Campaigners say “planet cannot afford” Total’s new Shetland gas fields


Gas equivalent of 90,000 barrels of oil per day predicted as Total starts production

CLIMATE CHANGE campaigners have issued a stark warning on fossil fuels, as the government welcomed soaring gas production in the North Sea.

New gas fields in the North Sea could produce eight per cent of the UK’s gas needs, analysts have predicted – but campaigners have warned that the plannet “cannot afford” further decades of burning fossil fuels.

Dr Richard Dixon, Director of Friends of the Earth Scotland, told CommonSpace: “This development could take us into burning gas for another 30 years, something the planet cannot afford. Because of climate change we can’t burn most of the oil and gas in the North Sea, and Scotland needs to play to our strengths in renewables and go fossil free.

“The only upside of this news is that it gives the lie to the fracking industries claims that we need their shale gas and coal-bed methane.”

“Because of climate change we can’t burn most of the oil and gas in the North Sea.” Dr Richard Dixon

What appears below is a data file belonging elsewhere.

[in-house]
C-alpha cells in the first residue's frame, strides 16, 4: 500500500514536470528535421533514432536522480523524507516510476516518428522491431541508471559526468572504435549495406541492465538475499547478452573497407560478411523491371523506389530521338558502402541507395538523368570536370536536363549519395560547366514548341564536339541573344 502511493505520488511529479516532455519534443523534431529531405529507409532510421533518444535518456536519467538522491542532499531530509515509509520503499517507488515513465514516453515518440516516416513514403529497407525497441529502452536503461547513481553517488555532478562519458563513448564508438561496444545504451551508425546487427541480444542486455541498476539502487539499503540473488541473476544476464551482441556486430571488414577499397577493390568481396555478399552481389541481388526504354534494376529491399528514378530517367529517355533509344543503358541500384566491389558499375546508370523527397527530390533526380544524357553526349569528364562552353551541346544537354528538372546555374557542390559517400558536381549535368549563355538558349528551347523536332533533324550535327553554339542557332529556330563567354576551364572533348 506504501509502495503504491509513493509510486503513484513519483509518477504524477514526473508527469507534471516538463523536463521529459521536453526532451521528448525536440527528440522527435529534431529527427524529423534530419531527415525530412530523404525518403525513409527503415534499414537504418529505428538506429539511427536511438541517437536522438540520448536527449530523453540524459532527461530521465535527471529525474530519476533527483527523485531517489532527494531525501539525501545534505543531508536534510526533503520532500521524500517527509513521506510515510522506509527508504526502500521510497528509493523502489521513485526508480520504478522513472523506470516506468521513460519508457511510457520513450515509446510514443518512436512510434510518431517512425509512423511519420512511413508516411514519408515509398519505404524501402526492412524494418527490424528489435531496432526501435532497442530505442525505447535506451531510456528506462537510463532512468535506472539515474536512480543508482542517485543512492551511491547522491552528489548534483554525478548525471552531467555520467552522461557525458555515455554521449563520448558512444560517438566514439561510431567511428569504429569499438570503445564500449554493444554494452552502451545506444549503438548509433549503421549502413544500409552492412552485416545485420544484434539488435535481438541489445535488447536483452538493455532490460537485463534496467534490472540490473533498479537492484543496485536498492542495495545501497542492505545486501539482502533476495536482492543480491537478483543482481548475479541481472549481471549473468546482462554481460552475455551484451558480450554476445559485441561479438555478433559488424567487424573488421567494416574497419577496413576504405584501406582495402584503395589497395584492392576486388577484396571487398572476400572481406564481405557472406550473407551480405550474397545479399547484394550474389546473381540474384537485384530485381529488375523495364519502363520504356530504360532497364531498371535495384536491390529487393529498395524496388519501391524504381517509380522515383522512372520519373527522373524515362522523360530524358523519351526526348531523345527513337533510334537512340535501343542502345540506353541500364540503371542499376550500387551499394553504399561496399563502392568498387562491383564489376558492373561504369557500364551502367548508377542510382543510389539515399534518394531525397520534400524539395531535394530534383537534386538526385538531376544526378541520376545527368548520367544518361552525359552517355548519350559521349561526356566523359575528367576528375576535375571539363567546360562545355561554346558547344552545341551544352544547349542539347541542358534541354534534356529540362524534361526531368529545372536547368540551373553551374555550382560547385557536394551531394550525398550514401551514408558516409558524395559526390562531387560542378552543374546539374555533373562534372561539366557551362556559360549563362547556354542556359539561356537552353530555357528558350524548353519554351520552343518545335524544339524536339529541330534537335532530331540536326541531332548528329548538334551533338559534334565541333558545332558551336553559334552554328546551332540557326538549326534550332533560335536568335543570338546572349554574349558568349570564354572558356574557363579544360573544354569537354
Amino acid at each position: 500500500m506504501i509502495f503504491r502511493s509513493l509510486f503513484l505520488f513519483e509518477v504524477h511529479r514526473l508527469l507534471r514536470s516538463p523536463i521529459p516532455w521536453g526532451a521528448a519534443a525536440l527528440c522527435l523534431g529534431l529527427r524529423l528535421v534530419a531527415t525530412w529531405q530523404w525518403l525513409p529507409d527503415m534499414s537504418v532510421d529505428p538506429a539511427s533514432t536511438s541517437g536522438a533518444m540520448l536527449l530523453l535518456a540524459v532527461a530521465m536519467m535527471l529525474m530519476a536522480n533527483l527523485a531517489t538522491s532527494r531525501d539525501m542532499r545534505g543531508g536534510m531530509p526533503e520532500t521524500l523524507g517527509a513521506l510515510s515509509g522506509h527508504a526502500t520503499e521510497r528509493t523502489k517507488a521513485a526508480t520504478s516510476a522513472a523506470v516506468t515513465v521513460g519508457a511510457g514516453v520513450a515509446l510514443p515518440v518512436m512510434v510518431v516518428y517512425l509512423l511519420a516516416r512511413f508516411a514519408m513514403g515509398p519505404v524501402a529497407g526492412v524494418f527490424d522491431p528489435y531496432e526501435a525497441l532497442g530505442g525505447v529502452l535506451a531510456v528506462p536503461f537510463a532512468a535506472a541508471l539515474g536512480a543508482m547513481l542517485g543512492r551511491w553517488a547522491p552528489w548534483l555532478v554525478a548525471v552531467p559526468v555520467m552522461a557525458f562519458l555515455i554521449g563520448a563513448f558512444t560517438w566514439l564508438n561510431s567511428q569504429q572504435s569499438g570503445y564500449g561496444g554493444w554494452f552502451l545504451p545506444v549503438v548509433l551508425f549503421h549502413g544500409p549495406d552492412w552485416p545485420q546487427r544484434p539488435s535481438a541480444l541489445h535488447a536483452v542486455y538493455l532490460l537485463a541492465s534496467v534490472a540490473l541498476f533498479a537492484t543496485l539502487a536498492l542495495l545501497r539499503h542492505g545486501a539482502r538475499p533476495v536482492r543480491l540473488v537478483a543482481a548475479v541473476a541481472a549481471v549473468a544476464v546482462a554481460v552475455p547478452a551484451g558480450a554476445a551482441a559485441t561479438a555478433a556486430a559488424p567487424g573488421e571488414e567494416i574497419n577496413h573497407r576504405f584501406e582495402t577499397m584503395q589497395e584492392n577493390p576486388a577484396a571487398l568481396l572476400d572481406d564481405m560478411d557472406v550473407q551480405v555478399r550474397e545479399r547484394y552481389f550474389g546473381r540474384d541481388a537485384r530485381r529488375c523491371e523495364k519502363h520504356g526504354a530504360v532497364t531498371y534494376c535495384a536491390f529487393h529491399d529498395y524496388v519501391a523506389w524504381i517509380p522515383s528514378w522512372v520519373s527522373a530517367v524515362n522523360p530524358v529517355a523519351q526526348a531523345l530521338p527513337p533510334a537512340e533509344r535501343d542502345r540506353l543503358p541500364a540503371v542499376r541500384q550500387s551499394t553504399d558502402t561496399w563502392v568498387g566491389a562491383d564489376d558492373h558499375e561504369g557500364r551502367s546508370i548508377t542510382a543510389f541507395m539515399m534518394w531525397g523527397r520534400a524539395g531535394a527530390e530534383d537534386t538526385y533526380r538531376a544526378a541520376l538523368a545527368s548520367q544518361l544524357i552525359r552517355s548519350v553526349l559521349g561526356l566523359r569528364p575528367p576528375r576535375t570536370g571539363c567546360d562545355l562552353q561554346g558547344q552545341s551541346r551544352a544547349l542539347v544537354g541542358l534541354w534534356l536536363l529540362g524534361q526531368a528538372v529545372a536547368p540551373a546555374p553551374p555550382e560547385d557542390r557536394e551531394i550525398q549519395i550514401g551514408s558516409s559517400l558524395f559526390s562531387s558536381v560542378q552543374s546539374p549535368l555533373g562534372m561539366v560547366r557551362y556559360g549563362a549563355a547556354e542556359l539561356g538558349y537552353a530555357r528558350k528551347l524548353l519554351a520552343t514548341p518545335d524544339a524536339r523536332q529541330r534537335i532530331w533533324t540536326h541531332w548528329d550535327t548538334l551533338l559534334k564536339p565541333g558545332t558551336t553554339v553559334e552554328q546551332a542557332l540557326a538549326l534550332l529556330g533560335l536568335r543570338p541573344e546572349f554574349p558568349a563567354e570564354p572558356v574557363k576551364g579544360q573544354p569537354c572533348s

French energy giant Total have been developing four subsea wells in the Laggan-Tormore fields north west of Shetland for several years, and production finally started on 8 February.

The PS3.5bn development included a new gas plant on the islands which the company says will produce 90,000 barrels of oil equivalent per day.

Analysts at the Scottish Parliamentary Information Centre said these levels of production could meet eight per cent of UK gas needs, or 100 per cent of Scotland’s.

SNP MSP Mike MacKenzie, who was elected on the Highlands & Islands list, told the BBC :

“The newly constructed Shetland Gas plant is major economic investment and a sign of confidence in the future of our oil and gas industry.

“The scale of these new facilities is absolutely massive – with analysts confirming that these two fields will produce enough to meet 100 per cent of Scotland’s gas demand.

“That’s good news for Shetland, for Scotland, and for our North Sea industry.”

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Picture courtesy of Gerard Stolk